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Why is optimizing so important? Why not just push for more traffic?

Optimizing your business (revenue, conversion etc.) is effective because even a small change can have a big bang of an impact. For instance, if you double your rate of conversions from free trials to paid customers, you will double turnover. Of course, you can’t just magically double conversion rates overnight – it takes time. But there is a reason to focus on raising conversion rate before trying to increase traffic to your company’s site. It’s usually much less expensive to improve conversion than it is to increase traffic.

Let’s say you have 10,000 visitors a month, and a conversion rate of 0.5%. Which would be more beneficial: Gaining another 10,000 visits, or raising conversion rate another 0.5%? Either choice has the same effect on revenue. But have a look at this:

Simple example:

You get 1,000 visitors per day. 5% convert to free trials. That’s 50 people on free trials. 10% convert from free trial to paid customer – that’s 5 paying customers. To raise that up to 10 paying customers, you can do one of the following:

1. Double your traffic from 1,000 to 2,000

2. Double your conversion rate to free trials – from 5% to

3. Double your conversion rate from free trials to paying customers from 10% to 20%

No matter which route you choose, the result is still 10 paying customers. Surprised? Read the next example.

Simple example, extended:

The more hoops your potential customers have to jump through before they become loyal, paying customers, the higher risk you have of losing them. If you can remove or lessen the number of hoops, conversion rates generally improve.

You start out with 1,000 visitors

10% of those visitors start your free trial

10% of the free trials become paying customers

10% of those paying customers become regular subscribers, paying every month.

If you add up all the conversions, you ultimately have a 0.1% conversion rate from visitors to loyal customers.

If you start out with 1,000 visitors, you get 100 free trials, which convert to 10 one-time paying customers and finally 1 loyal customer. That means that increasing traffic from 1,000 to 2,000 visitors winds you up with 2 loyal customers.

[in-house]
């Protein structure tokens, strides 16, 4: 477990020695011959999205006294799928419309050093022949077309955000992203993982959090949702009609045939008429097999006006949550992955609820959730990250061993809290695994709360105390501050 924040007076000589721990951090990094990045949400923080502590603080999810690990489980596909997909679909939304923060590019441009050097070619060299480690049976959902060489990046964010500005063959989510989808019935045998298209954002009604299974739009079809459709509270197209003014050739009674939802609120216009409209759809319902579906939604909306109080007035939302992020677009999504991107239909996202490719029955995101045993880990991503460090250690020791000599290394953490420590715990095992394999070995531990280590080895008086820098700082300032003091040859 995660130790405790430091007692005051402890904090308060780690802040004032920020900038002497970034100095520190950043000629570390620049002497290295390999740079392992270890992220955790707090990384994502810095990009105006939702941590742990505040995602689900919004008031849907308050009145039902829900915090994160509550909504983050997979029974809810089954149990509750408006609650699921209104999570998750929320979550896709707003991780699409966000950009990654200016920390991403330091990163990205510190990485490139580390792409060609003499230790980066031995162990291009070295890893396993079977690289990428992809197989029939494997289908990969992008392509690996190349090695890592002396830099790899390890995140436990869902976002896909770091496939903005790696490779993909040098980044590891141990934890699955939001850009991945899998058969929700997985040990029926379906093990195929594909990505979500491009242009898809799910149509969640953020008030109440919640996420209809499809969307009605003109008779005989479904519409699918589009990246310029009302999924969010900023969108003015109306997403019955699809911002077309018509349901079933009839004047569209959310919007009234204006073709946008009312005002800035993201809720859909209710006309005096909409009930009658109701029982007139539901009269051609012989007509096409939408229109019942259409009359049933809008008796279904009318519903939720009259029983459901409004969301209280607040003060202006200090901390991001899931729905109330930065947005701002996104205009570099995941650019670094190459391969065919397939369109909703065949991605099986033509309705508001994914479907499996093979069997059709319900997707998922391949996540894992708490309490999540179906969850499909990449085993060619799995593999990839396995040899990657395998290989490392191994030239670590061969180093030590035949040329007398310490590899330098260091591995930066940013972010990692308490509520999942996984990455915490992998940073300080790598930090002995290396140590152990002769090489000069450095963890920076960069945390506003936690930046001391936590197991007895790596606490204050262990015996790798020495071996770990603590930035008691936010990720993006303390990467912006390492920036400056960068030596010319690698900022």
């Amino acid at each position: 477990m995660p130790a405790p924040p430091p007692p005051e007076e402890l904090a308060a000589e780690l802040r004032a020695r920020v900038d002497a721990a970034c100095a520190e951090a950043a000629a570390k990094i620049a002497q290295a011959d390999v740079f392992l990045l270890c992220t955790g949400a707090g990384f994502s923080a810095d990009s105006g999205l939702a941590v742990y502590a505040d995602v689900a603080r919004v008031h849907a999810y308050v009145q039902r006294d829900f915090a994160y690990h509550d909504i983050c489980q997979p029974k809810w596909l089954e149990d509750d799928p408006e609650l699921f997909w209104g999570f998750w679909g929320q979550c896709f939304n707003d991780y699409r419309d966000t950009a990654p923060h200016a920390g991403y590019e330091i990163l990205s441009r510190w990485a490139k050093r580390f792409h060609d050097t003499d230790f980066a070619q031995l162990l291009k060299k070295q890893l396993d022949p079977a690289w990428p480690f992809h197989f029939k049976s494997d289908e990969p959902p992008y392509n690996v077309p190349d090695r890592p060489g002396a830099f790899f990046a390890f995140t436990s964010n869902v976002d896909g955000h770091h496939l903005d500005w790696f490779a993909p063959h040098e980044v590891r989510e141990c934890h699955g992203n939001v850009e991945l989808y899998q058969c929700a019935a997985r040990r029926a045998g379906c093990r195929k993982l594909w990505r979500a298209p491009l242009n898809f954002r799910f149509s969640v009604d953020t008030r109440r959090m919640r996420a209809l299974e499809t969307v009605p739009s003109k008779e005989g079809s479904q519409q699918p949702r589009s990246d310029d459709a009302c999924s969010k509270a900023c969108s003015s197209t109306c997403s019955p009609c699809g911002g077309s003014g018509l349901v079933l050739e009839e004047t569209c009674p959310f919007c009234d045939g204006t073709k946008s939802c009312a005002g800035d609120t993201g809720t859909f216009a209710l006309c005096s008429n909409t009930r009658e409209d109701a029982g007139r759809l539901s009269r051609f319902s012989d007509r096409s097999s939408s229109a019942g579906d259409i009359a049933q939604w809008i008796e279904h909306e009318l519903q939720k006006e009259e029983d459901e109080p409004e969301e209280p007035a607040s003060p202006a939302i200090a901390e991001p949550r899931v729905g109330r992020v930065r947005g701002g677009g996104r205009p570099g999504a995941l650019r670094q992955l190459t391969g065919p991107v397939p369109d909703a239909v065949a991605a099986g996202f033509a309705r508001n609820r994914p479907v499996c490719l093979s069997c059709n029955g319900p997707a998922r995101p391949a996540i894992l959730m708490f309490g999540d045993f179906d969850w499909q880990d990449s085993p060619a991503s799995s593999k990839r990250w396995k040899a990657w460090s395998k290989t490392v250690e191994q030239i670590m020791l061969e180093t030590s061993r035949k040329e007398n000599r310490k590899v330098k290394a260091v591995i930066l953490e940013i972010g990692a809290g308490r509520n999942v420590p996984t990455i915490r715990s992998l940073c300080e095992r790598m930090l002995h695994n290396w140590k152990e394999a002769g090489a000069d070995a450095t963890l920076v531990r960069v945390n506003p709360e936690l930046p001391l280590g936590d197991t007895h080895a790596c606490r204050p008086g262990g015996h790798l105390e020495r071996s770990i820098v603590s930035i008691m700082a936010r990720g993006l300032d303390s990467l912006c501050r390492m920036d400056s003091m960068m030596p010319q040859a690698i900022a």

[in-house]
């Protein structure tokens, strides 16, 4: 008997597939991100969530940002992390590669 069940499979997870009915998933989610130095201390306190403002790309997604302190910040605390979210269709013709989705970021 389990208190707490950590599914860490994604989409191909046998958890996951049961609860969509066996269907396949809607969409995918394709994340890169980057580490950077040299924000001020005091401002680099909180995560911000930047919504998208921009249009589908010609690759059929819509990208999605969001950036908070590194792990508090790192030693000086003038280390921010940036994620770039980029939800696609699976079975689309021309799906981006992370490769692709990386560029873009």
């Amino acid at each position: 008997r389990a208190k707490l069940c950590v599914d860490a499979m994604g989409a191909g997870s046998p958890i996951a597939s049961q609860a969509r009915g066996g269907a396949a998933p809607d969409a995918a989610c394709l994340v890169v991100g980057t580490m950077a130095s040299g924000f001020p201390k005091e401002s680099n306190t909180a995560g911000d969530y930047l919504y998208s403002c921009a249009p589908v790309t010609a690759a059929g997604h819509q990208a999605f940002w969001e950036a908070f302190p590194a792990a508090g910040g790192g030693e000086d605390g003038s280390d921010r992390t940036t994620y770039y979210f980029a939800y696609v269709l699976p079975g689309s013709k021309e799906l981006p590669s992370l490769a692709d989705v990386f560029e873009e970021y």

If you concentrate on the other conversion rates instead, and succeed in raising one or more of them from 10% to 20%, you could end up with as many as 8 new loyal customers.

If you were to raise one of the conversion rates from 10% to 50%, and the others from 10% to 20%, you would have 20 new loyal customers! To achieve that same increase by increasing traffic volume alone, you would have to go from 1,000 visitors to 20,000. Boom!

No one is saying it’s easy to optimize conversion rates, but it’s well worth giving it a serious try. And if you understand and incorporate an increase-conversions mind-set into your business, it will definitely strengthen your business model. Even if you cannot double your conversion rates, you can surely improve them. The graph illustrates this.

Review and summary – why optimization is good

As covered above, there are many reasons for focusing on optimization of your business.

1. Easier and cheaper

Often it’s easier and cheaper to optimize your conversion rates than to increase the number of visitors to your site. Especially if you have not worked on optimization previously – in that case there is almost certainly room for effective improvements.

2. More effective

Small optimization steps can have big effects on revenue.

3. It’s easier to adjust what’s already there

You can usually adjust existing frameworks and functions more easily than you can come up with and test new marketing channels. It’s normally less expensive, too.

There are many ways of optimizing. Here are some great places to get ideas:

ToTango at www.totango.com
Google Website Optimizer (A/B-test) Click Tale at www.clicktale.com
Visual website optimizer at www.visualwebsiteoptimizer.com

Use Google Analytics to follow your changes online.

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